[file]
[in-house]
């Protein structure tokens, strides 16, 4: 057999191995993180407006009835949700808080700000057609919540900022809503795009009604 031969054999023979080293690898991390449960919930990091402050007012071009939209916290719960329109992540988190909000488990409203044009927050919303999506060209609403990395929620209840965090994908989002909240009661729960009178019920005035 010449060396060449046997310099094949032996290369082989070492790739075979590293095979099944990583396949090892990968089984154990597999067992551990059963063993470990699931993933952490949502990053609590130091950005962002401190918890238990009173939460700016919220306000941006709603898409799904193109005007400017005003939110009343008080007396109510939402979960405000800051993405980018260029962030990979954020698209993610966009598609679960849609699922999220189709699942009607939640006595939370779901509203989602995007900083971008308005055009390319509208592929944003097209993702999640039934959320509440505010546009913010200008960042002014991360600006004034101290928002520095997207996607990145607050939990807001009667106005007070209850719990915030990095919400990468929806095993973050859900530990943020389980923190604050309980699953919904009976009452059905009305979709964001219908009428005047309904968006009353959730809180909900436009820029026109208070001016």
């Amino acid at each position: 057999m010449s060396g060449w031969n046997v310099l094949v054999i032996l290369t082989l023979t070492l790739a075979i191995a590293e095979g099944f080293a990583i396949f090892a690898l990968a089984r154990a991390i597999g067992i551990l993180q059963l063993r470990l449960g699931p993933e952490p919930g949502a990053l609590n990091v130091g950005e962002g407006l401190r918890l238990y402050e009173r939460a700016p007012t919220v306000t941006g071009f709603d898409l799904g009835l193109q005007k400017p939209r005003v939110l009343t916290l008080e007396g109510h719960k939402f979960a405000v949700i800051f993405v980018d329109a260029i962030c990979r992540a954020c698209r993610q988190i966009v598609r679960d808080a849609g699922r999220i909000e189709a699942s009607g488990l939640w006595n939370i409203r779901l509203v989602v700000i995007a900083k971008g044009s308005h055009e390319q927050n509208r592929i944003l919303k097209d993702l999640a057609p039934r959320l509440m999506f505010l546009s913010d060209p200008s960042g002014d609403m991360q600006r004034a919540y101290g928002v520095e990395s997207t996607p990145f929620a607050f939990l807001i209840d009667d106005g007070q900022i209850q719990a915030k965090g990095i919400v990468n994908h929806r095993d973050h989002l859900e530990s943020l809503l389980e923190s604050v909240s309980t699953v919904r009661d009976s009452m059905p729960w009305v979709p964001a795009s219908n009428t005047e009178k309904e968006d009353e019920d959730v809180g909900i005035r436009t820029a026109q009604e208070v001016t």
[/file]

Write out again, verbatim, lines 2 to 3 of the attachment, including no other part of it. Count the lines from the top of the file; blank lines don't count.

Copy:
């Protein structure tokens, strides 16, 4: 057999191995993180407006009835949700808080700000057609919540900022809503795009009604 031969054999023979080293690898991390449960919930990091402050007012071009939209916290719960329109992540988190909000488990409203044009927050919303999506060209609403990395929620209840965090994908989002909240009661729960009178019920005035 010449060396060449046997310099094949032996290369082989070492790739075979590293095979099944990583396949090892990968089984154990597999067992551990059963063993470990699931993933952490949502990053609590130091950005962002401190918890238990009173939460700016919220306000941006709603898409799904193109005007400017005003939110009343008080007396109510939402979960405000800051993405980018260029962030990979954020698209993610966009598609679960849609699922999220189709699942009607939640006595939370779901509203989602995007900083971008308005055009390319509208592929944003097209993702999640039934959320509440505010546009913010200008960042002014991360600006004034101290928002520095997207996607990145607050939990807001009667106005007070209850719990915030990095919400990468929806095993973050859900530990943020389980923190604050309980699953919904009976009452059905009305979709964001219908009428005047309904968006009353959730809180909900436009820029026109208070001016």
């Amino acid at each position: 057999m010449s060396g060449w031969n046997v310099l094949v054999i032996l290369t082989l023979t070492l790739a075979i191995a590293e095979g099944f080293a990583i396949f090892a690898l990968a089984r154990a991390i597999g067992i551990l993180q059963l063993r470990l449960g699931p993933e952490p919930g949502a990053l609590n990091v130091g950005e962002g407006l401190r918890l238990y402050e009173r939460a700016p007012t919220v306000t941006g071009f709603d898409l799904g009835l193109q005007k400017p939209r005003v939110l009343t916290l008080e007396g109510h719960k939402f979960a405000v949700i800051f993405v980018d329109a260029i962030c990979r992540a954020c698209r993610q988190i966009v598609r679960d808080a849609g699922r999220i909000e189709a699942s009607g488990l939640w006595n939370i409203r779901l509203v989602v700000i995007a900083k971008g044009s308005h055009e390319q927050n509208r592929i944003l919303k097209d993702l999640a057609p039934r959320l509440m999506f505010l546009s913010d060209p200008s960042g002014d609403m991360q600006r004034a919540y101290g928002v520095e990395s997207t996607p990145f929620a607050f939990l807001i209840d009667d106005g007070q900022i209850q719990a915030k965090g990095i919400v990468n994908h929806r095993d973050h989002l859900e530990s943020l809503l389980e923190s604050v909240s309980t699953v919904r009661d009976s009452m059905p729960w009305v979709p964001a795009s219908n009428t005047e009178k309904e968006d009353e019920d959730v809180g909900i005035r436009t820029a026109q009604e208070v001016t």